There was the very real possibility that Berisha and his family could be repatriated back to Kosovo, their only hope was a successful football career for young Besart and he knew it too; “I had one year to show myself, because back then, it was so tough for a non-German to play at a high level”. Berisha pushed himself to train and score in the matches he played, he needed a professional contract to protect his family’s status and found it in the form of Hamburg, a club that Berisha freely admits saved him.

Life at Hamburg was not easy for Berisha initially; he struggled to make their starting line up in his first season before being sent on loan to Danish Superliga team Aalborg, playing only three games without scoring.

He spent another season on loan in the Danish league this time with AC Horsens scoring 11 goals in 32 appearances before returning to Hamburg for the next season where he became the first Albanian to score in the Champions League.

A move to England ended in disappointment

Following the sacking of Hamburger SV head coach Thomas Doll Berisha struggled under new head coach Huub Stevens and he was transferred to Burnley in the English Championship for £340,000. He then snapped his cruciate ligament on international duty and his career stalled again.

It was for that reason that he failed to make an impact at Turf Moor at the start of the following season – a 20 minute cameo on a pre season tour to America just a day after flying into the country did not help – and Berisha was loaned to Rosenborg Trondheim in Norway where he scored three goals in eight appearances. Another loan move, this time back to Horsens ended after an altercation with a team mate.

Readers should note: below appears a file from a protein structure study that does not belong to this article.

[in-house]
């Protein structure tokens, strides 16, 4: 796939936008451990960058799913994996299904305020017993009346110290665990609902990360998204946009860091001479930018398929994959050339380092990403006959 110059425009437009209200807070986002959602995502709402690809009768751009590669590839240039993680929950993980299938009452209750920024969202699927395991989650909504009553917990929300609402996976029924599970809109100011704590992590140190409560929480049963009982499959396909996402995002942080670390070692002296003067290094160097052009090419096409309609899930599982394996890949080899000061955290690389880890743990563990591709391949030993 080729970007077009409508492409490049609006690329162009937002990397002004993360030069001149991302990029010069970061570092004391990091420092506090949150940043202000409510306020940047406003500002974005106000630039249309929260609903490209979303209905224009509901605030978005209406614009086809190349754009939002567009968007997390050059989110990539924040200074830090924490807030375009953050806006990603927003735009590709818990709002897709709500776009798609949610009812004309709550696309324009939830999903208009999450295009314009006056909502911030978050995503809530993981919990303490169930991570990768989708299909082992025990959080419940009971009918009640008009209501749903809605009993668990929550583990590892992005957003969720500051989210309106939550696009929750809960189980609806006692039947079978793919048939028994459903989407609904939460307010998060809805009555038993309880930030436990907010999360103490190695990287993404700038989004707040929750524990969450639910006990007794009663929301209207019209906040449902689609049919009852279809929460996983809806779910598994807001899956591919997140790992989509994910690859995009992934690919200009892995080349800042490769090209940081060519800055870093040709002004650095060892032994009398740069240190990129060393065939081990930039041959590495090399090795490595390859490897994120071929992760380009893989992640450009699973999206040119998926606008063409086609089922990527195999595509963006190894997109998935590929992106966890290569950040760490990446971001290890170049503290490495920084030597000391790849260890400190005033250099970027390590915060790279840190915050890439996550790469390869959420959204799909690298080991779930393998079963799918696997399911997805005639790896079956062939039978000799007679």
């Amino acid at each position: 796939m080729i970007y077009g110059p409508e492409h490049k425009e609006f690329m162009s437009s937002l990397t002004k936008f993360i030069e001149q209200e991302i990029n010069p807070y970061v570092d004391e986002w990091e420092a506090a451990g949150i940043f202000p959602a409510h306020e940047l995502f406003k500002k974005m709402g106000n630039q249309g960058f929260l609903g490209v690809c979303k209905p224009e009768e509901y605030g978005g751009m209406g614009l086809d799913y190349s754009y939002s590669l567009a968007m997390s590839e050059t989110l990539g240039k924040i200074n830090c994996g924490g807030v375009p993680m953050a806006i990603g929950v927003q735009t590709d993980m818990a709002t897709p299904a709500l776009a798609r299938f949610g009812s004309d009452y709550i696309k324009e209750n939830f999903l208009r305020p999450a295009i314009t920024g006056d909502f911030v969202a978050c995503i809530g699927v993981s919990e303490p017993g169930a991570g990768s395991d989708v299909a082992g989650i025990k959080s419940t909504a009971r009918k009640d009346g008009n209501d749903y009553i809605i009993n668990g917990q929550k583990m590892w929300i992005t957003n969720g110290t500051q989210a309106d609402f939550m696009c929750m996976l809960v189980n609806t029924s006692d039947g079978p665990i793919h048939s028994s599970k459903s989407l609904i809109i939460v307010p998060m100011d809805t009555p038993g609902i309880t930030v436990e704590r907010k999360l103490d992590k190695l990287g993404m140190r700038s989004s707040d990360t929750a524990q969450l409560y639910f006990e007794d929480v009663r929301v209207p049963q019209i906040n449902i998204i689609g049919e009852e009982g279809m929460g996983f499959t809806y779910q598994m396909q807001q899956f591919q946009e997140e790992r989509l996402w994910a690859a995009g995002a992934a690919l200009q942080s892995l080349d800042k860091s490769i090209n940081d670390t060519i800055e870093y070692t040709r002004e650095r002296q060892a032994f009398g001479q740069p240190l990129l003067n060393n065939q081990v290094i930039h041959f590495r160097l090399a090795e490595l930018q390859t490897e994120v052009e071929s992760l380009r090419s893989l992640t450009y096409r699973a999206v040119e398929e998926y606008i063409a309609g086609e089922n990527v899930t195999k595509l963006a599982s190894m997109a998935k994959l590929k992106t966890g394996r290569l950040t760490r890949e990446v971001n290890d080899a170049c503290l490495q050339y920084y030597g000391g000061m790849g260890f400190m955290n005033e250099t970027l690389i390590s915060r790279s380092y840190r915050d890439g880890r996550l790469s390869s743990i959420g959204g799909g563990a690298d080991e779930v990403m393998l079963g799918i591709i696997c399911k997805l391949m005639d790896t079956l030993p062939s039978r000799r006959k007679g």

This time there was no way back for Berisha at Burnley and they cut their losses selling him for just £75,000 to German club Arminia Bielefeld where he scored just two goals in 28 appearances. Berisha was now reaching the nadir of his career. He was in his mid 20’s and including loans he had played for eight clubs without being able to show his true potential.

Berisha – Salvation in Australia

In 2011 he signed for Brisbane Roar in the Australian A-League, and it was here that his true talent, as well as his temper, began to express themselves. He scored 21 goals in his first season as the Roar beat Perth Glory in the Grand Final, a match where Berisha scored both goals in a 2-1 win; “I love football so much, like never before. I’m scoring and scoring, I’m so happy that I’ve made this move” he said after the match. His fortunes continued to improve as the Roar won the 2014 Grand Final with Berisha scoring the first in a 2-1 win over Western Sydney Wanderers.